N900m paid as ransom: Southern Kaduna people chide government on insecurity

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The Southern Kaduna Peoples Union, SOKAPU, has expressed worry on the spate of insecurity, especially within communities in Northern and Middle Belt Regions.

According to SOKAPU, available report shows that about N900 million was paid as ransom by the poor, vulnerable and defenceless people from January to December 2020.

Briefing newsmen in Kaduna, the President of SOKAPU, Mr Jonathan Asake, said that the incessant kidnappings,
gruesome massacre and displacement of indigenous people from their homes had
continued unabated.

Presently, he explained, most communities across the 12 local governments of Southern Kaduna, have reported cases of daily abductions on the road, farms, homes, markets and worship centres where victims have gone through unimaginable torture and relations forced to pay outrageous sums of money as ransom.

He noted that about 143 communities across the local government areas in Southern Kaduna have been completely displaced, with over 160,000 persons, mostly women and children, now living under very harsh and dehumanizing conditions devoid of food, medication and other necessities of life.

Jonathan Asake observed that this undoubtedly has placed Kaduna state as the nation’s capital for kidnappings and abductions.

He lamented that the government of the day in the State and the federal level had continued to appear helpless in their capacity to tackle those challenges and many a time “turned a blind eye to these horrifying atrocities and crimes against humanity,” stressing that the chances of bringing back hope for the despairing communities is becoming
slimmer by the day.

He noted that “it is against this backdrop that the Christmas homily by the Catholic Bishop of the Sokoto
Diocese, Dr Matthew Hassan Kukah, serves as a timely wake-up call on national leadership to confront the monsters of destruction that are committed to the annihilation of the communities.”

The Southern Kaduna people recalled a similar concern raised by a respected General and statesman, philanthropist and former Minister of Defence, General Theophilus Yakubu Danjuma (retd), where he observed the incessant killings across communities in Nigeria, particularly in the Middle Belt Region, while observing the non-neutrality of the Nigerian
military, urging communities to rise up and defend themselves.

This clarion call for self-defence by the General which is a constitutional provision and a right for every citizen, according to the President, was perceived negatively by a section of the country which has continued to behave as if they own Nigeria and that other citizens have no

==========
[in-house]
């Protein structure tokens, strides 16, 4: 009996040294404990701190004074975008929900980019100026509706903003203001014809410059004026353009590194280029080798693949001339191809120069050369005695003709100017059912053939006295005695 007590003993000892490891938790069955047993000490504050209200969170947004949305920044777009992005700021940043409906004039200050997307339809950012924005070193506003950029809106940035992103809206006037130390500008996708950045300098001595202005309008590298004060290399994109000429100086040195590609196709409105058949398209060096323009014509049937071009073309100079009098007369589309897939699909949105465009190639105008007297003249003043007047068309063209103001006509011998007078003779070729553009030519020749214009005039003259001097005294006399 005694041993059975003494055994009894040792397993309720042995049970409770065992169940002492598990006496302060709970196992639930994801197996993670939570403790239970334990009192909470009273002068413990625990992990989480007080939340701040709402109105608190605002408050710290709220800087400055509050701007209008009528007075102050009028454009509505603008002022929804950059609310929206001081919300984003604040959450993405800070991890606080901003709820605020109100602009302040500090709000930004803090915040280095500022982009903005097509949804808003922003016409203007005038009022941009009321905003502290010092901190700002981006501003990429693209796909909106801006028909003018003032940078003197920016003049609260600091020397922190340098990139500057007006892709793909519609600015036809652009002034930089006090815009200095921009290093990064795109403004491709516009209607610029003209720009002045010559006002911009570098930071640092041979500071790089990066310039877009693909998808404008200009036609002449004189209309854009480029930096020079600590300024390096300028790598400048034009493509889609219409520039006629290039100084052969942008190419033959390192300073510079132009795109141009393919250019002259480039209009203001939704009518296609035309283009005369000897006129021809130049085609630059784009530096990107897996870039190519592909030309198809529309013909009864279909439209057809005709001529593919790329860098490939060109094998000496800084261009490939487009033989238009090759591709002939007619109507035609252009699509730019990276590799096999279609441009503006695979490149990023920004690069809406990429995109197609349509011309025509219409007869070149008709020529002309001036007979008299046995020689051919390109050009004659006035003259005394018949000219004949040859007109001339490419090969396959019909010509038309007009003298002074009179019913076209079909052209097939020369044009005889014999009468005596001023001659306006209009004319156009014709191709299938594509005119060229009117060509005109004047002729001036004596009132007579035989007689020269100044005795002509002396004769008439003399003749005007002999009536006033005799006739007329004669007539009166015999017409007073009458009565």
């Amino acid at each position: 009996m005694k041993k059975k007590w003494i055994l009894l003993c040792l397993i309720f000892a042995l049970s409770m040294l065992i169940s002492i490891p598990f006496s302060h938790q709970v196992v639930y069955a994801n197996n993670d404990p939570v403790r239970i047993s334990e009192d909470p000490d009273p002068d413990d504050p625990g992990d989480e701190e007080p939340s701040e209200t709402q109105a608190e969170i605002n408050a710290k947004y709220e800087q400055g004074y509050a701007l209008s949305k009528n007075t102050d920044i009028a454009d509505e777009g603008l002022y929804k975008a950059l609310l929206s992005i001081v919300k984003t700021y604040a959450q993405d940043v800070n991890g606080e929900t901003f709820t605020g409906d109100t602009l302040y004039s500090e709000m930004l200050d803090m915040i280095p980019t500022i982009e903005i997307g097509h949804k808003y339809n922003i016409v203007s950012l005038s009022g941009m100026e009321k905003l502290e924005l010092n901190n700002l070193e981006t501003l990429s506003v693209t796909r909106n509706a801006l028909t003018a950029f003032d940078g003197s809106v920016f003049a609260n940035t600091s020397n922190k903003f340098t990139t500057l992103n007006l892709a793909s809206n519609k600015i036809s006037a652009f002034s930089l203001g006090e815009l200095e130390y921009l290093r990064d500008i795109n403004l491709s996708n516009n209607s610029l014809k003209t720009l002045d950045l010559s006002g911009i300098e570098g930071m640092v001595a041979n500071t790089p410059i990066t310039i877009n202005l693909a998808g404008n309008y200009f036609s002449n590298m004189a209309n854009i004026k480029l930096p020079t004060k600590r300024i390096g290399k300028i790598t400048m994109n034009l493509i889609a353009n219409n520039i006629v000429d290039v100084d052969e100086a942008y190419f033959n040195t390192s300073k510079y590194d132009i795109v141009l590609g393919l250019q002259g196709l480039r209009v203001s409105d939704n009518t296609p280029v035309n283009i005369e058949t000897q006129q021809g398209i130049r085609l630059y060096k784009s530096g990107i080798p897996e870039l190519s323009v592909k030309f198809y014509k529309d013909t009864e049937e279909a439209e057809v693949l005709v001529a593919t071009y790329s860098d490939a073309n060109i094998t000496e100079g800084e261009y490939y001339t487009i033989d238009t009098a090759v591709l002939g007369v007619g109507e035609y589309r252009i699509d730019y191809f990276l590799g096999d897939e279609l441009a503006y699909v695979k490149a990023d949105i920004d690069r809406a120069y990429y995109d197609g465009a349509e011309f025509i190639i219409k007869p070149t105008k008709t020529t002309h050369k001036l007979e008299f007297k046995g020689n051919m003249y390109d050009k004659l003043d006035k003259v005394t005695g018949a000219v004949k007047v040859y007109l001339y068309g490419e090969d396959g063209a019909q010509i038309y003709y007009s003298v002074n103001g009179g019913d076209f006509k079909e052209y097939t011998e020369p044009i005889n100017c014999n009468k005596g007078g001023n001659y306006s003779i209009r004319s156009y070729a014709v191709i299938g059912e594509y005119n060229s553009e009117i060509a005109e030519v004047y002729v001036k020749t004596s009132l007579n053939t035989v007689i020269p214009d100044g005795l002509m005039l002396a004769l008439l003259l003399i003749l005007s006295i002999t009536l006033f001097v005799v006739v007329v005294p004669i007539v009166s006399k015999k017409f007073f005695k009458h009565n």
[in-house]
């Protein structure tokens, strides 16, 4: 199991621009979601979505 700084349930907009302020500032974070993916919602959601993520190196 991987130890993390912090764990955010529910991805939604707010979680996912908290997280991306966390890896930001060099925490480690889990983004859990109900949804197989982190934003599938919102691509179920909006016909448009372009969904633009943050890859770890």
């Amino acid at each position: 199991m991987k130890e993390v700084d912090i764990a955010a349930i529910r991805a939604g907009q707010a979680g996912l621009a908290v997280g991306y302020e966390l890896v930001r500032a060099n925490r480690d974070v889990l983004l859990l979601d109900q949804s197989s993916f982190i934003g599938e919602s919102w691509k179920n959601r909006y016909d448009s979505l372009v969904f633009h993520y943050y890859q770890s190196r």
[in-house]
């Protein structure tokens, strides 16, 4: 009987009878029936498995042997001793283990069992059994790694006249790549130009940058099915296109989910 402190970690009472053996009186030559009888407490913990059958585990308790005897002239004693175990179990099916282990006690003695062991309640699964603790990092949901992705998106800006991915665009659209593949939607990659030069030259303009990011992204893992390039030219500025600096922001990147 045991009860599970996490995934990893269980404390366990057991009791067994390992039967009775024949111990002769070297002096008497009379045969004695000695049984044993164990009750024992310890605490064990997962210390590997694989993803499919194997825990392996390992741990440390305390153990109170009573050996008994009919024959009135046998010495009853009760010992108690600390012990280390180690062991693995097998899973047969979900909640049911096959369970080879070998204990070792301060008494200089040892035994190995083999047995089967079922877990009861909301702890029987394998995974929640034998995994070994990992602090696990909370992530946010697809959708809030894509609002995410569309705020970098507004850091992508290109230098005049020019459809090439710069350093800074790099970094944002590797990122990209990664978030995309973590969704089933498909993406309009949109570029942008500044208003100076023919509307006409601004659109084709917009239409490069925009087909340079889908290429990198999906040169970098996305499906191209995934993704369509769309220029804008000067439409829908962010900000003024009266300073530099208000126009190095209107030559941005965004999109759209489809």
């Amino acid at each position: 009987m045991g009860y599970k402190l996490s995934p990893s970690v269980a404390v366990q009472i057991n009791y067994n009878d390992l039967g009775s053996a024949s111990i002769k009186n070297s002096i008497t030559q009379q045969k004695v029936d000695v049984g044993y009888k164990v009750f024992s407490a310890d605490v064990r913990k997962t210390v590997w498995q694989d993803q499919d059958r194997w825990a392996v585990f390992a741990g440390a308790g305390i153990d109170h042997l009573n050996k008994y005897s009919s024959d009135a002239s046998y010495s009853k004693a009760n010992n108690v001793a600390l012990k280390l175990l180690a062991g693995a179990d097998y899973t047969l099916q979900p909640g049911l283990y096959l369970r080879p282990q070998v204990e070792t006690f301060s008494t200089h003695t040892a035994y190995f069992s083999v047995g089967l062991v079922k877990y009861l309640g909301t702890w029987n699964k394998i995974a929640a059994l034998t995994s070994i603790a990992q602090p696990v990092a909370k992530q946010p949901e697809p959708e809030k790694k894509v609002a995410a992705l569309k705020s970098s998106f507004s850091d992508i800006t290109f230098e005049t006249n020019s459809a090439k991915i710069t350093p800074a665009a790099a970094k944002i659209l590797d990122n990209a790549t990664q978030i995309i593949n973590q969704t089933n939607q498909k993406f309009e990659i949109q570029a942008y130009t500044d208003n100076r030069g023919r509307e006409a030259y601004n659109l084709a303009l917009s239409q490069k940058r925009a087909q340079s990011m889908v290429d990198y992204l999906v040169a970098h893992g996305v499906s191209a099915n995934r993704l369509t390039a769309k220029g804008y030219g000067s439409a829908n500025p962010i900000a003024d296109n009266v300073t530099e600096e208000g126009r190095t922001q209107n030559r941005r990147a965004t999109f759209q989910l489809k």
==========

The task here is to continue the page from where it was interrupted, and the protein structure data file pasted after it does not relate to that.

right to criticise the government of Gen. Muhammadu Buhari.

According to SOKAPU, “it appears to them, therefore, that comments by Nigerians attract different reactions from the
government, depending on the region, ethnicity and religion of the person making such comments.”

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“It’s sad to note that when persons of core Northern extraction criticize government; they are taken as kind words, but when the same statements are made by people of Southern or Middle Belt extraction; they
are harassed and tormented and their comments branded as treasonable by government,” the union lamented.

The union noted that “this discriminatory posture of government clearly shows that the Buhari-led administration treats
Nigerian citizens differently; some as first class and others considered as second class.”

The union asked, “If this is not the case, how can one explain a situation where the same comments made by Dr Mailafia attracted ceaseless harassment by security personnel, and a similar comments by the Acting Deputy National
Publicity Secretary of the All Progressives Congress (APC), did not attract the same reaction.”

It observed that when Bishop Kukah criticised the government in his Christmas homily, all hell broke loose from Northern elements who have consistently exhibited intolerance since the assumption of Buhari as the President.

“Despite the fact that some of those who came hard on the Bishop had made statements against the government in a
more critical manner. Considering the rancorous debate that has trailed the Bishop’s Christmas homily, it is clear to all that while some have arrogated to themselves the right to criticise President Buhari-led government, others are
denied the same right,” SOKAPU explained.

SOKAPU noted that “more worrisome is the fact that the core North has consistently exhibited to the rest of the country that Buhari is a president for a particular region and religion, and not for the entire country,” adding that “sadly so, his glaring nepotism, chauvinism and bigotry in his governance style seems to lend credence to this perception.”

It said, “As a union, we hold this fact as incontestable, that all Nigerians, irrespective of ethnic and religious
divides, have the inalienable right to criticise government with the sole intention of promoting inclusivity for all citizens. Those who have threatened Bishop Kukah ought to be arrested and be made to face the full wrath of the
law.
For the Islamic group that issued out a threat and an ultimatum on the Bishop, we must warn here that nobody has a monopoly of violence and nothing should happen to Bishop Kukah.”

“Those who call on the government to rise up and do their jobs are not criminals; they are patriots who are genuinely interested in the unity and wellbeing of citizens,” the union observed.

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